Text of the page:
Political Humor Gone Awry

Perhaps President Obama may have had an inkling Thursday evening why he was the first sitting president to appear on a late night comedy show. Seeking to lighten the mood during a week plagued by economic turmoil and congressional in-fighting, the president appeared on "The Tonight Show With Jay Leno" despite calls from some that he should instead focus on the economy.

Toward the end of Obama's interview with Leno, he joked about how he has improved his bowling score by practicing his form in the White House bowling alley.

"I bowled a 129 ... It's like the Special Olympics or something," Obama said to Leno with a laugh. The president quickly came to regret this foot-in-mouth moment, and apologized to the chairman of the Special Olympics before the interview even made it to air Thursday evening.

Maybe presidents should leave the joking to the comedians. But, while Obama is the first sitting president to take a stab at late-night comedy, he's certainly not the first to have his humor fall flat.

Bush WMD Joke Criticized

At a 2004 dinner for journalists, then-President George W. Bush was criticized for joking about the hunt for weapons of mass destruction during wartime. In an effort to show off his sense of humor at the annual dinner of the Radio and Television News Correspondents Association, Bush presented a slideshow to the media. The photographs revealed Bush in various poses in the Oval Office, pretending to search for WMD.

"Those weapons of mass destruction have got to be here somewhere," Bush said while showing a picture of him looking under a desk at the White House. "No, no weapons over there," he said as he continued revealing images to a laughing crowd of reporters.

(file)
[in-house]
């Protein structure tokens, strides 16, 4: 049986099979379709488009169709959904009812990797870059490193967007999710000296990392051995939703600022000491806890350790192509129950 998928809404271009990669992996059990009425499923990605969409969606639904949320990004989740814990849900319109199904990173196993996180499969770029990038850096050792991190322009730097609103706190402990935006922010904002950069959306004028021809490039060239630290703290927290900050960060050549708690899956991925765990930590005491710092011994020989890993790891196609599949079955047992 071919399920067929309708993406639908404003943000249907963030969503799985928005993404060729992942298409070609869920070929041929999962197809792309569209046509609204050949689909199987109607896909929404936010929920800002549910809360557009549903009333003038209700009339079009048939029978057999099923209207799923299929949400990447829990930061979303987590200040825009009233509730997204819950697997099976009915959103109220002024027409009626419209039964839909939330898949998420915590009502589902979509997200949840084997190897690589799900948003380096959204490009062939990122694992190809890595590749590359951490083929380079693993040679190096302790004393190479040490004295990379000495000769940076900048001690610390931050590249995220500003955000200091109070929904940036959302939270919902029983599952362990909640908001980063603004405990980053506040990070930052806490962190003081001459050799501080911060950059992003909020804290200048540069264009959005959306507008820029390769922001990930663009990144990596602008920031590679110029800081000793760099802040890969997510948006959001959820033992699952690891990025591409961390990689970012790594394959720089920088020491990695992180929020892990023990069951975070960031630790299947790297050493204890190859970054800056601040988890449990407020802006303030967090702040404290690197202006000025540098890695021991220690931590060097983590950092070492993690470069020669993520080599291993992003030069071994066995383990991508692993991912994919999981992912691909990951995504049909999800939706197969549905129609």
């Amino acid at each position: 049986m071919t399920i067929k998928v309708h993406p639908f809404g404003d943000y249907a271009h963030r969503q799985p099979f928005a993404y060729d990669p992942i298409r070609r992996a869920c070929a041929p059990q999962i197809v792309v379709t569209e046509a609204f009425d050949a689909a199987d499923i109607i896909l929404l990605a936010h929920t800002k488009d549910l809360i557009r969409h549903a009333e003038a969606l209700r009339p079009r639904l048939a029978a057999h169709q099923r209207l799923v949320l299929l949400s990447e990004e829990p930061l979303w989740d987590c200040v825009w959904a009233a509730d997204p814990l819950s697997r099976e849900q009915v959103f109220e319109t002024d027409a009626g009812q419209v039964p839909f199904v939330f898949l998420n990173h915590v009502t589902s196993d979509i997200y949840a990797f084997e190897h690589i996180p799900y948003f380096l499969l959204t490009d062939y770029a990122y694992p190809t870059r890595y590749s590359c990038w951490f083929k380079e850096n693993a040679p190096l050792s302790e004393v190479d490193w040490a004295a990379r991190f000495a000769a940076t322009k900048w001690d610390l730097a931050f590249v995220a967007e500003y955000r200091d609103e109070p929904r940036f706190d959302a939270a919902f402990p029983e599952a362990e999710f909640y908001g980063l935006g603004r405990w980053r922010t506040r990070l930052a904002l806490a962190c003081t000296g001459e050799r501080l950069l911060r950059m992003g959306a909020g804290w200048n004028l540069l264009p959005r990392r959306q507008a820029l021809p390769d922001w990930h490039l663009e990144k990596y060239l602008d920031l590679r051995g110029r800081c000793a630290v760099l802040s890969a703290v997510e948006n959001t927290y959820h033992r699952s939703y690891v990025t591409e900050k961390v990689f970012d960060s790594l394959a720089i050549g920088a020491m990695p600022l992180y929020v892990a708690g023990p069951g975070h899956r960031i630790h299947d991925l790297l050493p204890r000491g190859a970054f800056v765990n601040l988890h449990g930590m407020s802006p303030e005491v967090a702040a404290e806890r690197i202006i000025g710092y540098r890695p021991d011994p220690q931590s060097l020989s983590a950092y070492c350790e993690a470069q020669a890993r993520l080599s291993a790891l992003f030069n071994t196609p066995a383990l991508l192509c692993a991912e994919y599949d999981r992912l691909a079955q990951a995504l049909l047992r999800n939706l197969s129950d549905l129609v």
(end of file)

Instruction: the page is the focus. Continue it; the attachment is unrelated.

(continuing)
"Those weapons of mass destruction have got to be somewhere ... nope, no weapons over there ... maybe under here?" Bush joked.

Many Democrats were outraged by the attempt at humor, suggesting the remarks crossed a line.

"This is a very serious issue," Democratic National Committee Chairman Terry McAuliffe told "Good Morning America" the same week. "We've lost hundreds of troops, as you know, over there. Let's not be laughing about not being able to find weapons of mass destruction."

Kerry's Botched Joke

Presidential candidate Sen. John Kerry, D-Mass., also fell victim to a bad joke. While on the stump for local Democrats, the former presidential candidate caused students of Pasadena City College in California to roar with laughter when he drew a parallel between education and the Iraq war.

"Education -- if you make the most of it and you study hard and you do your homework, and you make an effort to be smart, you can do well," Kerry said. "If you don't, you get stuck in Iraq."

Kerry later clarified that he was referring to the president not doing his homework, not to military men and women who have served in Iraq. The senator issued a statement saying he regretted that his "words were misinterpreted to wrongly imply anything negative about those in uniform, and I personally apologize to any service member, family member, or American who was offended."

But it was too late, the firestorm of criticism from the right had already spread to the Internet and then to the campaign trail.

Republicans saw the gaffe as an excuse to discuss something other than the Bush administration's handling of the war in Iraq and a much-needed opening for their party in advance of the 2006 mid-term elections.

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